The number of employers offering health insurance coverage to early retirees–former employees older than 55 but not yet eligible for Medicare–has dropped sharply over the past two decades.
Employers who have maintained that coverage have increased the share of premiums and other costs paid by enrollees. To help keep this type of coverage in place, the Affordable Care Act established a temporary program under which the federal government will reimburse retiree health plans for high-cost medical claims. This Early Retiree Reinsurance Program will pay 80 percent of each claim that exceeds $15,000, up to $90,000.
A new policy brief from Health Affairs and the Robert Wood Johnson Foundation examines this new program, which began in June 2010, and is slated to operate until the end of 2013. The program is intended to slow the decline in employer health coverage for retirees and to help tide people over until 2014, when other provisions of the law go into effect.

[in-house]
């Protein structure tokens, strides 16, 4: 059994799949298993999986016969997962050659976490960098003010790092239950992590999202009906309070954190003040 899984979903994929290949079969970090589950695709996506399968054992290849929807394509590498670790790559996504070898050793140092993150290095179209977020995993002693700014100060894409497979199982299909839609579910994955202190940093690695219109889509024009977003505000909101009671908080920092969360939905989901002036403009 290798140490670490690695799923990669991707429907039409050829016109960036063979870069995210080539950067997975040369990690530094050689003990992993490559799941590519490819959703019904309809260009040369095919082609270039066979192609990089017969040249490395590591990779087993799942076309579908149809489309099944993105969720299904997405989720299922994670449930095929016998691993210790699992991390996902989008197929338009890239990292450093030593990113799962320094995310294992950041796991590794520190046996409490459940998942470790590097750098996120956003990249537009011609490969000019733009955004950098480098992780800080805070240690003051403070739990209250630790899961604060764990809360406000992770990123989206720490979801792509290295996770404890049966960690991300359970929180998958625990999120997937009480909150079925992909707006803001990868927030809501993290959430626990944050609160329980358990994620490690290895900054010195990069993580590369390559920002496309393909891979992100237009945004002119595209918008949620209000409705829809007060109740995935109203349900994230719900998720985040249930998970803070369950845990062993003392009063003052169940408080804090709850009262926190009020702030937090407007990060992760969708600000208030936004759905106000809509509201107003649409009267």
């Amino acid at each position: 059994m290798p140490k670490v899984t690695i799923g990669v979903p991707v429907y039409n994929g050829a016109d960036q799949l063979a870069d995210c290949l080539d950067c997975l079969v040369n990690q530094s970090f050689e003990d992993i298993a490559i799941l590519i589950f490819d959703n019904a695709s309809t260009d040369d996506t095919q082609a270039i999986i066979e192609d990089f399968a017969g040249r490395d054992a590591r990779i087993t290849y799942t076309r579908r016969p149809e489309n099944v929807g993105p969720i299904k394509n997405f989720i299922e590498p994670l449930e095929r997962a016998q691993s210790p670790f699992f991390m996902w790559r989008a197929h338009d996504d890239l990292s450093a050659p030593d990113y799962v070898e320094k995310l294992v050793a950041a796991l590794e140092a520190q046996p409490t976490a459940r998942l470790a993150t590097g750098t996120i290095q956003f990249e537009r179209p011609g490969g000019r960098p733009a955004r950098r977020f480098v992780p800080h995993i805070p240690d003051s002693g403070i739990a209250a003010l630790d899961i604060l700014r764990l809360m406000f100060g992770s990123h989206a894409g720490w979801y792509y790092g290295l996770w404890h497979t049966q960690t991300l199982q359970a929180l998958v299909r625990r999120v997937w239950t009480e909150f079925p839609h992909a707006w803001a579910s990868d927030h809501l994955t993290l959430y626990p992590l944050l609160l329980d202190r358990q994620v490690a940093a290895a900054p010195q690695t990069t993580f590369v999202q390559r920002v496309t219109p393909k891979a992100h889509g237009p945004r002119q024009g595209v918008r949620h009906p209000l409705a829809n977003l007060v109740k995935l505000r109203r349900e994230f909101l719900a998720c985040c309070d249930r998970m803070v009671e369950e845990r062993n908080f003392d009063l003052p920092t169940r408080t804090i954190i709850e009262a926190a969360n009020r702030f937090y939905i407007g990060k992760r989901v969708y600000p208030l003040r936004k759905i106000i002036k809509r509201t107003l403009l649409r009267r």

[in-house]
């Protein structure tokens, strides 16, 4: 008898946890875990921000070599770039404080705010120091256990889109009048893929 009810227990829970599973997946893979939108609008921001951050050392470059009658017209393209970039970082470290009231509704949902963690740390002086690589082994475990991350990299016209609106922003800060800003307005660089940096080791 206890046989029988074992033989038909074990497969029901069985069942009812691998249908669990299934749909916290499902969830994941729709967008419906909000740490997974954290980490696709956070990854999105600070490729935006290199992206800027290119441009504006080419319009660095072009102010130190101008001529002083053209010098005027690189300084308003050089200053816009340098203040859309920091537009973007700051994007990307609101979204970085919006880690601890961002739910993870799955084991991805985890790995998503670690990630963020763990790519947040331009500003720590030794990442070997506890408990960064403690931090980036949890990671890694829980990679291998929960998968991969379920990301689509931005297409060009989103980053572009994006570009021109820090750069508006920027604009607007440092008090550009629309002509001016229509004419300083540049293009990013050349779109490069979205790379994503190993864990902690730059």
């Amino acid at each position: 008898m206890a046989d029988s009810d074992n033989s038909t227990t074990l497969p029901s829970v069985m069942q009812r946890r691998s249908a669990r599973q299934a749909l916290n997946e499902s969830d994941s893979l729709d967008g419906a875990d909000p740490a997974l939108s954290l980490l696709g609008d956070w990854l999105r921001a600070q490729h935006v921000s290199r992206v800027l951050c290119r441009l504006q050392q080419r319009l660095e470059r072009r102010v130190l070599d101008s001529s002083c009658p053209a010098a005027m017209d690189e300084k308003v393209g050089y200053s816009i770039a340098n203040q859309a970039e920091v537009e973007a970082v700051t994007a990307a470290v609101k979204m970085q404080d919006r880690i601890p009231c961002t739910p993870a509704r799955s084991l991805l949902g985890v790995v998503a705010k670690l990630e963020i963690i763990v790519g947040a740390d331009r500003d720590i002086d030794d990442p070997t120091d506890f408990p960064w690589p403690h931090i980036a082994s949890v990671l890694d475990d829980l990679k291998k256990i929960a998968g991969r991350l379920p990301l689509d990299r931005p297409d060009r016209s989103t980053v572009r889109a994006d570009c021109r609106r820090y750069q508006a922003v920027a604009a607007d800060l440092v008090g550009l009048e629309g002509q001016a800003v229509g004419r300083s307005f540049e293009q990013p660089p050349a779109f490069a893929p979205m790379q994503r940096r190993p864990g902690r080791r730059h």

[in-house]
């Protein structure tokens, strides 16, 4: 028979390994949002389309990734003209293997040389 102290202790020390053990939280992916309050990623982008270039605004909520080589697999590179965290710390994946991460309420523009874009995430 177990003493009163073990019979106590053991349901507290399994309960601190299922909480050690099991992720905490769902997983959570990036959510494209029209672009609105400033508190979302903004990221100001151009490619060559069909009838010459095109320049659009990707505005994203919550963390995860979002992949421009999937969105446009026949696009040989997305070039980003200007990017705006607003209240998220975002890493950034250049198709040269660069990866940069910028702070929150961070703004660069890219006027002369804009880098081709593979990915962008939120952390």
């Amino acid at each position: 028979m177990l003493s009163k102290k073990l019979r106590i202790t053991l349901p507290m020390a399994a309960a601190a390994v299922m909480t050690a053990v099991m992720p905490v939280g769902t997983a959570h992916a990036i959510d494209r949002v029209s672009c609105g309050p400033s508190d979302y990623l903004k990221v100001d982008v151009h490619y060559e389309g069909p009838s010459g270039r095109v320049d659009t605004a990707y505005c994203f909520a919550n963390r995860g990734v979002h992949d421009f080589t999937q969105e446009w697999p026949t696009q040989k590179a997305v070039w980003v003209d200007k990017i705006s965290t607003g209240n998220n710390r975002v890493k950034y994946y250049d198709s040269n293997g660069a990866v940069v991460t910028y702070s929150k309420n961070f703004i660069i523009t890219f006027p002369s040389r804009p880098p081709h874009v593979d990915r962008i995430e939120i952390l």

At that point, it will theoretically be easier for early retirees to obtain coverage through new state health insurance exchanges, often with the aid of subsidies. The authors note that it is not clear whether the $5 billion allotted for the Early Retiree Reinsurance Program will cover the anticipated costs between now and 2014.
Series provides clear, accessible overviews of timely and important health policy topics. The briefs are geared to policy-makers, congressional staffers, and others who need short, jargon-free explanations of health policy basics.About the series